Luke Jerram's multidisciplinary practice involves the creation of sculptures, installations and live arts projects. Living in the UK but working internationally for 17 years, Jerram has created a number of extraordinary art projects which have excited and inspired people around the globe. He is also Visiting Senior Research Fellow at CFPR, University of West of England.
Jerram has a set of different narratives that make up his practice which are developing in parallel with one another. He is known worldwide for his large scale public engagement artworks. Most recently his giant installation Park and Slide caught the world's imagination. His celebrated street pianos installation 'Play Me, I'm Yours' has been presented in over 46 cities so far, reaching an audience to date of over 6 million people around the world. Launched by the French Minister of Culture in Paris and Mayor Bloomberg in NYC, the installation has received press coverage in almost every newspaper and television station around the globe. In 2010 Jerram was voted ABC "Person of the week" for this work.
The Sky Orchestra is another critically acclaimed large scale touring project, which grew out of a three year NESTA Fellowship Jerram was awarded in 2001. In 2013 they flew over Derry/Londonderry for UK City of Culture. In 2011 the Mayor of London and LIFT commissioned Sky Orchestra to fly over London to celebrate the Olympics, and 30th anniversary of the LIFT festival. In 2007 they launched the Sydney Festival and in 2006 they were commissioned by the RSC and Fierce to fly over Statford-Upon-Avon.
Jerram's Glass Microbiology artworks are in museum collections around the world including The Metropolitan Museum of Art (NYC), Shanghai Museum of Glass, Wellcome Collection (London) and Corning Museum of Glass (USA). In 2010 Jerram won the coveted Rakow Award for this work and a fellowship at the Museum of Glass, Washington. In 2009 his sculptures were presented at Mori Museum, Tokyo along with work by Damien Hirst, Andy Warhol and Leonardo da Vinci. Jerram's sculptures have also been recognised in the scientific community with features in The Lancet, Scientific American, The BMJ and on the front cover of Nature Magazine.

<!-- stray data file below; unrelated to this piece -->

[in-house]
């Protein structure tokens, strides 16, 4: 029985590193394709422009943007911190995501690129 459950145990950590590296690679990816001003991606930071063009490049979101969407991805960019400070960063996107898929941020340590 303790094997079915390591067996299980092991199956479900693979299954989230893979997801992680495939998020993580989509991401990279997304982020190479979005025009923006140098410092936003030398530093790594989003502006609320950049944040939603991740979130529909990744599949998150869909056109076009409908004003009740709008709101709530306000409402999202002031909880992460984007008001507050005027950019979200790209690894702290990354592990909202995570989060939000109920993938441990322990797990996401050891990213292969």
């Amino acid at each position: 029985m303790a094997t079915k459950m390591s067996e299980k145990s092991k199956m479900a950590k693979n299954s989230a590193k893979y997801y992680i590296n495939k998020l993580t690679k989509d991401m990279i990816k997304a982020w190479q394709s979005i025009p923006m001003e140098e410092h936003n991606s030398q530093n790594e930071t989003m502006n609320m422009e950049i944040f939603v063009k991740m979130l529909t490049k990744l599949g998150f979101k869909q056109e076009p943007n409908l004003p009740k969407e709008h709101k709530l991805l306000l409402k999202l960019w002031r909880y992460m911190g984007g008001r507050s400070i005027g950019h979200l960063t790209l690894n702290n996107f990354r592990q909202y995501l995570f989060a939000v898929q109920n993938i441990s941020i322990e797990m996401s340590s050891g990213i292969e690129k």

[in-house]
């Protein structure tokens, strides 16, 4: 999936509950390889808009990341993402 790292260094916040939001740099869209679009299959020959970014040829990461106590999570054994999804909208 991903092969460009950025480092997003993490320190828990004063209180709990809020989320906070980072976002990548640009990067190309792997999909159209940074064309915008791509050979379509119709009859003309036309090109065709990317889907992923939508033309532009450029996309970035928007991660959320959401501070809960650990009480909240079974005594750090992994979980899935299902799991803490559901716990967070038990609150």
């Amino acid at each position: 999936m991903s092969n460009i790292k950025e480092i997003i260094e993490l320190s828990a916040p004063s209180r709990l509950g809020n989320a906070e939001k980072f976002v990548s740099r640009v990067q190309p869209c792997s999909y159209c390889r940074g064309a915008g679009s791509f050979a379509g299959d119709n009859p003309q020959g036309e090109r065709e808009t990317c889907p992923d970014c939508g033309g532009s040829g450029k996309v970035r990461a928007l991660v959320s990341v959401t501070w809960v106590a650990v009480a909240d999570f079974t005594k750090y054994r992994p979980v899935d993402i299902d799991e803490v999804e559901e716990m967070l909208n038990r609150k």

Jerram giving an informal, late night 12minute lecture in London.
Jerram has also created unusual gift artworks for his friends and family. In 2006 he made a Talking Engagement Ring for his girlfriend. The ring has his proposal etched onto the outside of it which can be played back using a miniature record player. In 2011, the Talking Ring project was presented at MOMA, Museum of Modern Art, NYC.
Jerram builds and manages specialist teams of engineers, craftsmen and technicians to help him realise his works. From composers to glassblowers, medieval musicologists to hot air balloonists. In this way, he says "I'm only limited by my imagination in what can be produced. Anything is possible."
Working with the ISVR (Institute of Sound and Vibration Research), University of Southampton the team were awarded a major grant from EPSRC and a further grant from the Arts Council England to design, build and tour his artwork Aeolus.
Jerram’s ongoing research of perception is fueled by the fact that he is colour-blind. He studies the qualities of space and perception in extreme locations, from the freezing forests of lapland to the sand dunes of the Sahara desert. New ways of seeing and new artworks emerge from these research field trips. Works such as Retinal Memory Volume, Sky Orchestra and his Glass Microbiology series have emerged from Jerram exploring the edges of perception. Published by The Watershed, 'Art in Mind' is a book written by Jerram that tracks much of his perceptual research.
Interview with Luke by Pangaea Sculptors Centre about his practice
Jerram also works as a creative consultant where he feels confident in applying his creativity to any new situation. In 2007 his presentation in London to the DCSF helped secure £0.5million of funding for interactive exhibits in Bideford school. Clients include RSC (Royal Shakespeare Company), the Wellcome Trust, Channel4 and the RSC (Royal Shakespeare Company). Launched by the Queen of England in 2010 the RSC Gallery led from this consultancy work.
In 2000 Jerram taught in war torn Mostar, Bosnia and he continues to teach and lecture both in the UK and abroad. His most notable lectures include those at The Banff Centre, ROM - Royal Ontario Museum, ICA - Institute of Contemporary Art, Corning Museum, Wellcome Collection, Royal Collage of Art, The Ruskin School of Art, University of Washington, Nagoya University.
Luke Jerram lives in Bristol UK with his wife Shelina Jerram and two children.